UST law dean Divina slams 'smear campaign' over hazing death

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Dean Nilo Divina said that Atio Castillo never went to his office, contrary to the allegations of his parents. (FILE PHOTO)

Metro Manila (CNN Philippines, October 30) — The law dean of the University of Santo Tomas (UST) wants "baseless charges" against him junked, saying linking him to the hazing death of a student is all part of a "smear campaign."

Faculty of Civil Law Dean Nilo Divina is facing murder and obstruction of justice charges, following the death of Horacio 'Atio' Castillo allegedly during hazing rites by the Aegis Juris Fraternity, where Divina is a member.

In a 42-page counter affidavit filed on October 30 at the Department of Justice (DOJ), Divina refuted the two complaints filed by Atio's parents, Horacio Jr. and Carmina Castillo.

READ: Castillo family names UST Law Dean among new respondents in Atio's case

The Castillo couple is accusing the dean of knowing about Atio's hazing, concealing their's son's death, and protecting frat men responsible for the crime.

Earlier, Atty. Lino Kapunan from the Castillo camp said Atio went to the Divina Law Firm during the week of his initation to "pay respect to his senior brods."

Divina has repeatedly claimed he is no longer an active member of Aegis Juris, and has been on leave since 2009 when he became dean.

Kapunan, using a text exchange between Atio and his mother on September 12, said the young man was at the "Petron gas station along Buendia" on that day. The Divina law firm is located there.

But Divina denied that Atio came to his office, even submitting a video recording of the activities in his firm that day.

"Indeed, there must be at least a dozen law firms in the Petron area. In our building alone, there are several law firms. There is simply nothing in the foregoing text exchange that can be construed indicative of actual prior knowledge on my part of the hazing that was to be conducted on September 17," Divina said in his counteraffidavit.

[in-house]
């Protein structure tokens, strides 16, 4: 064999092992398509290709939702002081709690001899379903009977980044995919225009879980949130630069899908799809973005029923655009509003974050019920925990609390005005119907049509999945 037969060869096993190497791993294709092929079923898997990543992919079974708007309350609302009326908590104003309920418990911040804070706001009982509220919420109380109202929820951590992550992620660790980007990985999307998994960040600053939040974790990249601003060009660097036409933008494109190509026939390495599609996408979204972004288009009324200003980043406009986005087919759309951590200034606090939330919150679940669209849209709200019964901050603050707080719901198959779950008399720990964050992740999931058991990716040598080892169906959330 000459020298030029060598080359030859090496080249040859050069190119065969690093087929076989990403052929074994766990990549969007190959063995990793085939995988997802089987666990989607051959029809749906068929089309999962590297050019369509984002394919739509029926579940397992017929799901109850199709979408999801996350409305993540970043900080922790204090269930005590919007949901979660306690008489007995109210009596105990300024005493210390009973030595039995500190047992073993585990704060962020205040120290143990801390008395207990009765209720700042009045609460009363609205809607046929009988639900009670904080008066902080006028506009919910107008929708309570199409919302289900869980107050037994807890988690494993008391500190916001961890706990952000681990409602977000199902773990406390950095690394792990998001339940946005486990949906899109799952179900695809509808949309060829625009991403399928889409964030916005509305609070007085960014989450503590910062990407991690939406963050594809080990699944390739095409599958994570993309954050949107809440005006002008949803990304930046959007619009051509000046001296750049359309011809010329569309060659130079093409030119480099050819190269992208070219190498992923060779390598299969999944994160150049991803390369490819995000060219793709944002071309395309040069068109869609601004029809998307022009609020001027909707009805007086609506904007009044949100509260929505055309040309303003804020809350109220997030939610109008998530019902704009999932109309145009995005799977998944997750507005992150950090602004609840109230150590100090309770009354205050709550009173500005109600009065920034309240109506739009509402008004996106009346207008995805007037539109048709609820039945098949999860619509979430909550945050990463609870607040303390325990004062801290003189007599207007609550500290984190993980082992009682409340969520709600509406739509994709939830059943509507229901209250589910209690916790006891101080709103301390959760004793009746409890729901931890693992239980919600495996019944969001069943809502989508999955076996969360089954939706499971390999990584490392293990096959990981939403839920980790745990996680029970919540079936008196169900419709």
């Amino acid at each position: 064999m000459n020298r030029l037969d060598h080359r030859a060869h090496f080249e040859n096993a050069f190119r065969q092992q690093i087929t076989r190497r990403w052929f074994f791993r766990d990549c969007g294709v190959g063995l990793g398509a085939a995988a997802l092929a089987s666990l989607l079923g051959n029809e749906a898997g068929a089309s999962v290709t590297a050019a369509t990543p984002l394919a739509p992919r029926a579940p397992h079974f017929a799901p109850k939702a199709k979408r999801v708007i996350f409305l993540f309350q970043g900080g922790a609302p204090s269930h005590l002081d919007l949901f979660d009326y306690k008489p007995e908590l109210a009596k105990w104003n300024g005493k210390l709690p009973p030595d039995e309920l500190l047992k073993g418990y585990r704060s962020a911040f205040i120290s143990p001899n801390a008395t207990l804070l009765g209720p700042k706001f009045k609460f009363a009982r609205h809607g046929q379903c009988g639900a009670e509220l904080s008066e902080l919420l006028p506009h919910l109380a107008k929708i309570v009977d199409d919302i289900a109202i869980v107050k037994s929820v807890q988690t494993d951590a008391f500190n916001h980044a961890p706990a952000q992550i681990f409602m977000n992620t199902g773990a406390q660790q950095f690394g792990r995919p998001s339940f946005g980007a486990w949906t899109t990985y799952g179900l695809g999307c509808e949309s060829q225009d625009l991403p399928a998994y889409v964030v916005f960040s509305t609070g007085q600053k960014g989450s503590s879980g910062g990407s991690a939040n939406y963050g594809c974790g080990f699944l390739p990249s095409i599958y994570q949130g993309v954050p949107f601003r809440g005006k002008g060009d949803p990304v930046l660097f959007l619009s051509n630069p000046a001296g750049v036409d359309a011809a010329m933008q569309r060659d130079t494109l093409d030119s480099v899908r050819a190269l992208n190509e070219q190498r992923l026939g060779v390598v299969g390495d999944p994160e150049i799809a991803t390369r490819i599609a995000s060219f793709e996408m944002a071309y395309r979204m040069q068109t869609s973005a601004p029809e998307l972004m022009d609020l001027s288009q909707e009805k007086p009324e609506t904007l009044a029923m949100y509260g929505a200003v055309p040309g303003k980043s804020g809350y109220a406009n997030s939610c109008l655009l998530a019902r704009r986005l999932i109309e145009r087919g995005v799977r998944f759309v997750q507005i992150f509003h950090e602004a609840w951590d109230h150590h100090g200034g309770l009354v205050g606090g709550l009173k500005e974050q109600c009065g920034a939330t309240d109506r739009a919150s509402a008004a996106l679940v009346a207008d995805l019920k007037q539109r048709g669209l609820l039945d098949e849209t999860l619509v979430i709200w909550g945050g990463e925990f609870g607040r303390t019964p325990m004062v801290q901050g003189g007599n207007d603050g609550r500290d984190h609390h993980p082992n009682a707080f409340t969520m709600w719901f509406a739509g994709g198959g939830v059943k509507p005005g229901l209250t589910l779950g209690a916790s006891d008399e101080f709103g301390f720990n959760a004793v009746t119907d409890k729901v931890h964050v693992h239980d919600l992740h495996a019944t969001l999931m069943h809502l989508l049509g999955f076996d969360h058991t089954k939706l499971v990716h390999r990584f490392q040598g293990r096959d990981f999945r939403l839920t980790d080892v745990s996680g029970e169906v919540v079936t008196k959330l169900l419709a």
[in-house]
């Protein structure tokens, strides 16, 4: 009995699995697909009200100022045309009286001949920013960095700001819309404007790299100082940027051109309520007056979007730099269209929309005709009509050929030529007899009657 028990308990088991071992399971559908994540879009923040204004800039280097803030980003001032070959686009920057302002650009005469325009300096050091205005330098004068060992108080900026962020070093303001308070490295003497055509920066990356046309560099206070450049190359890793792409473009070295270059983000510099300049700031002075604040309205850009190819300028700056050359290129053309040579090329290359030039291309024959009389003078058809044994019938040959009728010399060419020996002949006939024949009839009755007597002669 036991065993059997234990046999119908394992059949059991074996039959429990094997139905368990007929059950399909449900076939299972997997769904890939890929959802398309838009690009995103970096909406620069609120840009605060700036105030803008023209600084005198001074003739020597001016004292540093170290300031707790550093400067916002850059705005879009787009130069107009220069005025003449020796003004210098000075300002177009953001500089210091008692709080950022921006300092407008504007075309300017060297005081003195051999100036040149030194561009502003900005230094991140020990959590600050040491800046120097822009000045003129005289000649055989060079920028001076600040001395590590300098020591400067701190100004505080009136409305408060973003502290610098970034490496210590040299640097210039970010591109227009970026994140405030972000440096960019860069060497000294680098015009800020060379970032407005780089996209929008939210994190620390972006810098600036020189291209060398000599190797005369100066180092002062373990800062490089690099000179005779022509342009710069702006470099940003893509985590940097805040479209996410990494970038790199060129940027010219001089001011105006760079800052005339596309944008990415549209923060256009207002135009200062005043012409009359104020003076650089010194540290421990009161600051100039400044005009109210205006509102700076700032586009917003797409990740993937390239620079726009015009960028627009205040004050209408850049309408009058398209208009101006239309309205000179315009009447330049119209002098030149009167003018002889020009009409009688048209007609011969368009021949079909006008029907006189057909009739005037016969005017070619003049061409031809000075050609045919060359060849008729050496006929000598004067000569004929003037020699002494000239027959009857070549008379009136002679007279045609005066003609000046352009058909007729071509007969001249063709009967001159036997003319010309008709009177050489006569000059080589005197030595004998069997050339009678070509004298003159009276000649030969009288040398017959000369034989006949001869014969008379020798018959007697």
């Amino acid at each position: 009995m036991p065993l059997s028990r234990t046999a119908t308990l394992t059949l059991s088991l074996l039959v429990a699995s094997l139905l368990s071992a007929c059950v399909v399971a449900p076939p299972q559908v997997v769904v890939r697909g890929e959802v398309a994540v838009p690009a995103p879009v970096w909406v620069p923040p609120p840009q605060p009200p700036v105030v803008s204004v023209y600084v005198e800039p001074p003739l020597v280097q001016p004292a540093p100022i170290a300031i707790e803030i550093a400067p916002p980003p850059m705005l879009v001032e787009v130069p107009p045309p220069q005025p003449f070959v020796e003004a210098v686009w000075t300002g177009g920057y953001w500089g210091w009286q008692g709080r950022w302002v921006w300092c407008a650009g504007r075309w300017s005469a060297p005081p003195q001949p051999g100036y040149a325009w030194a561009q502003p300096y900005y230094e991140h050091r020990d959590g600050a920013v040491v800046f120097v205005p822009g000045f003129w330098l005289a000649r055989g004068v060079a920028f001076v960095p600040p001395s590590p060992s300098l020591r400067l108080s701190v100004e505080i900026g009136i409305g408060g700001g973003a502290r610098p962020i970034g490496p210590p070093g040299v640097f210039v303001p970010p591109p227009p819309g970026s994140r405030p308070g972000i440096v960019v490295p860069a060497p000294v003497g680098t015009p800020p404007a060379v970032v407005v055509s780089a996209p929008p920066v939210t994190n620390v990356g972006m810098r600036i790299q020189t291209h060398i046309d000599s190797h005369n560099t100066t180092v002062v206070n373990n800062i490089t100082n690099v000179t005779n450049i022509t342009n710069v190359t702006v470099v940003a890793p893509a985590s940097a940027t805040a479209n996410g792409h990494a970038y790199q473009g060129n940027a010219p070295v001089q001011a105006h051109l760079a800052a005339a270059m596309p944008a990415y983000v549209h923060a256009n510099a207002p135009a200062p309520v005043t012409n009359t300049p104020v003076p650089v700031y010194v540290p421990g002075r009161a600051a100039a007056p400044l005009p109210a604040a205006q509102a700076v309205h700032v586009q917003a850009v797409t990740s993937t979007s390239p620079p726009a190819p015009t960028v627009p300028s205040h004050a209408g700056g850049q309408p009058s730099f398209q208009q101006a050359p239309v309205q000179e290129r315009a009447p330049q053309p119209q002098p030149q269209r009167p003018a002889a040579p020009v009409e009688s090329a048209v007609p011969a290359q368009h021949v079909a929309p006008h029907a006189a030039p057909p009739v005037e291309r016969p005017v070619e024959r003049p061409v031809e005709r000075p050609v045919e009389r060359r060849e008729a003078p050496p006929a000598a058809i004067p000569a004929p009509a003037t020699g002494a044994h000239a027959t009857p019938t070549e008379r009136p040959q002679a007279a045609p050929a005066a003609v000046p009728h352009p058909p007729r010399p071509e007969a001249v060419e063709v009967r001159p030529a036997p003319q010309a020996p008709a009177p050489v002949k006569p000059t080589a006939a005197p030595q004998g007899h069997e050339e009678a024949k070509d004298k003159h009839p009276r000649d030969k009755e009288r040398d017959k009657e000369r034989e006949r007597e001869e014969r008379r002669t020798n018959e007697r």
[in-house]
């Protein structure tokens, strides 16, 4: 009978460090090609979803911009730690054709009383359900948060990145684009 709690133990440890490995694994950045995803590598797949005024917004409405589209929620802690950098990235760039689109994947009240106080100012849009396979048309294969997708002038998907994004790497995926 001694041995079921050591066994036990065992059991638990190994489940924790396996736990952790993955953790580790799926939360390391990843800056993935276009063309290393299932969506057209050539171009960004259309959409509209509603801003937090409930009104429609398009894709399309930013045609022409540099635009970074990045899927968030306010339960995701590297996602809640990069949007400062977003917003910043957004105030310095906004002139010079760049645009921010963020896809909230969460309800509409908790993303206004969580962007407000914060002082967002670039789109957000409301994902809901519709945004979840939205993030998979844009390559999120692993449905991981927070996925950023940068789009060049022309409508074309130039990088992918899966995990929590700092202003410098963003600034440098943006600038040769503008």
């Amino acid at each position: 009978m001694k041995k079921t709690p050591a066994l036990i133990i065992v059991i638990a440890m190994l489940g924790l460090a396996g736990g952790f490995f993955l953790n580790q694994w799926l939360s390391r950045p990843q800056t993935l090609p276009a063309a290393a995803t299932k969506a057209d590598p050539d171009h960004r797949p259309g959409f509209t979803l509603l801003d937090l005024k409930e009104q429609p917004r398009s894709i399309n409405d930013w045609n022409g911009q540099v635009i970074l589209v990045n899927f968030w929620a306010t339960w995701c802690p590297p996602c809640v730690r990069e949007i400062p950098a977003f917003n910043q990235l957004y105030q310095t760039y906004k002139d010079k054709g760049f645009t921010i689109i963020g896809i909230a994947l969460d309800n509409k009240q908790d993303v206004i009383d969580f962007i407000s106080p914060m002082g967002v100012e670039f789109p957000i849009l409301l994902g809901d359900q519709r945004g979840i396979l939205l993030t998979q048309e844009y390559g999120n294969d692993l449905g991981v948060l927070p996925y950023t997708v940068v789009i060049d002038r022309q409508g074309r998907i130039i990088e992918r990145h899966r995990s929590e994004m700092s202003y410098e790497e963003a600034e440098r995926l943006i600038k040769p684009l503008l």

No cover-up

The Castillo couple also said Divina knew of Atio's death ahead of them, and covered up the crime by not immediately alerting authorities.

UST Faculty Secretary Arthur Capili, also an accused in the case, earlier said he had relayed to Divina the incident as early as Sunday, September 17.  The Castillo couple, however, claimed it was only on September 18 that Divina told them the news. 

Divina said he had no confirmation on the identity of the student who had died, until news broke out the next day.

"By not calling on September 17, which witness did I prevent from testifying or reporting through bribery, misrepresentation, etc? By not calling on the 17th, which particular person did I harbor or conceal or facilitate the escape of—one whom I had reasonable ground to suspect had committed an offense?" Divina said in defense.

He also refuted claims by the Castillo family that his appearances at events of Aegis Juris years ago implied he is an active member.

The dean again defended his issuing a preventive suspension order on students linked to the hazing.

The Castillo family previously claimed this gave Aegis Juris members an excuse not to attend classes, making them harder to track down.

"I must emphasize that my purpose in issuing the preventive suspension order is to protect the student body and to alleviate their fears brought about by news reports concerning Atio's death with the possible complicity of some members of Aegis Juris," he said.

Smear campaign

Divina also defended UST officials, saying there was never an attempt to cover up the death, contrary to the claims of Atty. Lorna Kapunan after the Senate inquiry on September 25.

Kapunan, lawyer of the Castillo couple, suggested charging other university officials as, under they law, they should have prior knowledge of any initiation rites of fraternities.

READ: Lawyer of Castillo family: UST officials must be investigated in hazing death

"I continue to reiterate my offer to help in whatever way I can. However, the Honorable Office should not allow Atio's death to be used in furtherance of the sinister motives of those behind the smear campaign against me," Divina said.

Kapunan is also the legal counsel of Patricia Bautista who filed a disbarment case against Divina.

Bautista claimed the dean's firm illegally paid her estranged husband, former Commission on Elections chief Andres Bautista, for referring election technology provider Smartmatic to the firm.

Divina has filed three libel cases against Kapunan for these claims.